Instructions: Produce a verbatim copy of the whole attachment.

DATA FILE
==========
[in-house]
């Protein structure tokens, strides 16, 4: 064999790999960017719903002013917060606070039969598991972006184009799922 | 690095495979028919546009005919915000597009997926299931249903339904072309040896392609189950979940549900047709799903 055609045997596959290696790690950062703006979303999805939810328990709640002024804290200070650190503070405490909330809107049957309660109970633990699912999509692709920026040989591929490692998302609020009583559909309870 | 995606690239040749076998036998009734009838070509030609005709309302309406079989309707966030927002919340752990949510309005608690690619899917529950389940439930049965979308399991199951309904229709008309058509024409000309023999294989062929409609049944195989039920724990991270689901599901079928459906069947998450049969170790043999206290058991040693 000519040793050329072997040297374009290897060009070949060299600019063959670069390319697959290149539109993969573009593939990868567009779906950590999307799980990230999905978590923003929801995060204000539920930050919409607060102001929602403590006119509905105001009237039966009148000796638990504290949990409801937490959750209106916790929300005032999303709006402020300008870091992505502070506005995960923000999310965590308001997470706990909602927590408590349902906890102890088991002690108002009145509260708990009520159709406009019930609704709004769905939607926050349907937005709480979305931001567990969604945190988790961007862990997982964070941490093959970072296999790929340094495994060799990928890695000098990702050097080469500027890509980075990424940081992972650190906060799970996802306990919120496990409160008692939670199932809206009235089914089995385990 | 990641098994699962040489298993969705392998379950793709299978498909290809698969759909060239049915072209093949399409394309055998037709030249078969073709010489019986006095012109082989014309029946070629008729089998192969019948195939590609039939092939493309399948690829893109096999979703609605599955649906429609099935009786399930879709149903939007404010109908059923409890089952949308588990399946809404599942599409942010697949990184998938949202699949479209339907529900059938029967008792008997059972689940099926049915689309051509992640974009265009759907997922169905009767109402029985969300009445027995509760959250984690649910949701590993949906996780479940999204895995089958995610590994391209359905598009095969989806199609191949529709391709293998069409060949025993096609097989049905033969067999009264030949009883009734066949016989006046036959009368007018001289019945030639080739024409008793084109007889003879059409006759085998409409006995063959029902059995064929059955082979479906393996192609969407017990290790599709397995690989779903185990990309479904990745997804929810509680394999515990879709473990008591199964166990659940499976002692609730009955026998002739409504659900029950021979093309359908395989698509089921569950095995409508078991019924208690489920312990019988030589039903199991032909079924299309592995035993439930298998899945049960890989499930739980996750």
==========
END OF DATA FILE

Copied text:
[in-house]
């Protein structure tokens, strides 16, 4: 064999790999960017719903002013917060606070039969598991972006184009799922 | 690095495979028919546009005919915000597009997926299931249903339904072309040896392609189950979940549900047709799903 055609045997596959290696790690950062703006979303999805939810328990709640002024804290200070650190503070405490909330809107049957309660109970633990699912999509692709920026040989591929490692998302609020009583559909309870 | 995606690239040749076998036998009734009838070509030609005709309302309406079989309707966030927002919340752990949510309005608690690619899917529950389940439930049965979308399991199951309904229709008309058509024409000309023999294989062929409609049944195989039920724990991270689901599901079928459906069947998450049969170790043999206290058991040693 000519040793050329072997040297374009290897060009070949060299600019063959670069390319697959290149539109993969573009593939990868567009779906950590999307799980990230999905978590923003929801995060204000539920930050919409607060102001929602403590006119509905105001009237039966009148000796638990504290949990409801937490959750209106916790929300005032999303709006402020300008870091992505502070506005995960923000999310965590308001997470706990909602927590408590349902906890102890088991002690108002009145509260708990009520159709406009019930609704709004769905939607926050349907937005709480979305931001567990969604945190988790961007862990997982964070941490093959970072296999790929340094495994060799990928890695000098990702050097080469500027890509980075990424940081992972650190906060799970996802306990919120496990409160008692939670199932809206009235089914089995385990 | 990641098994699962040489298993969705392998379950793709299978498909290809698969759909060239049915072209093949399409394309055998037709030249078969073709010489019986006095012109082989014309029946070629008729089998192969019948195939590609039939092939493309399948690829893109096999979703609605599955649906429609099935009786399930879709149903939007404010109908059923409890089952949308588990399946809404599942599409942010697949990184998938949202699949479209339907529900059938029967008792008997059972689940099926049915689309051509992640974009265009759907997922169905009767109402029985969300009445027995509760959250984690649910949701590993949906996780479940999204895995089958995610590994391209359905598009095969989806199609191949529709391709293998069409060949025993096609097989049905033969067999009264030949009883009734066949016989006046036959009368007018001289019945030639080739024409008793084109007889003879059409006759085998409409006995063959029902059995064929059955082979479906393996192609969407017990290790599709397995690989779903185990990309479904990745997804929810509680394999515990879709473990008591199964166990659940499976002692609730009955026998002739409504659900029950021979093309359908395989698509089921569950095995409508078991019924208690489920312990019988030589039903199991032909079924299309592995035993439930298998899945049960890989499930739980996750």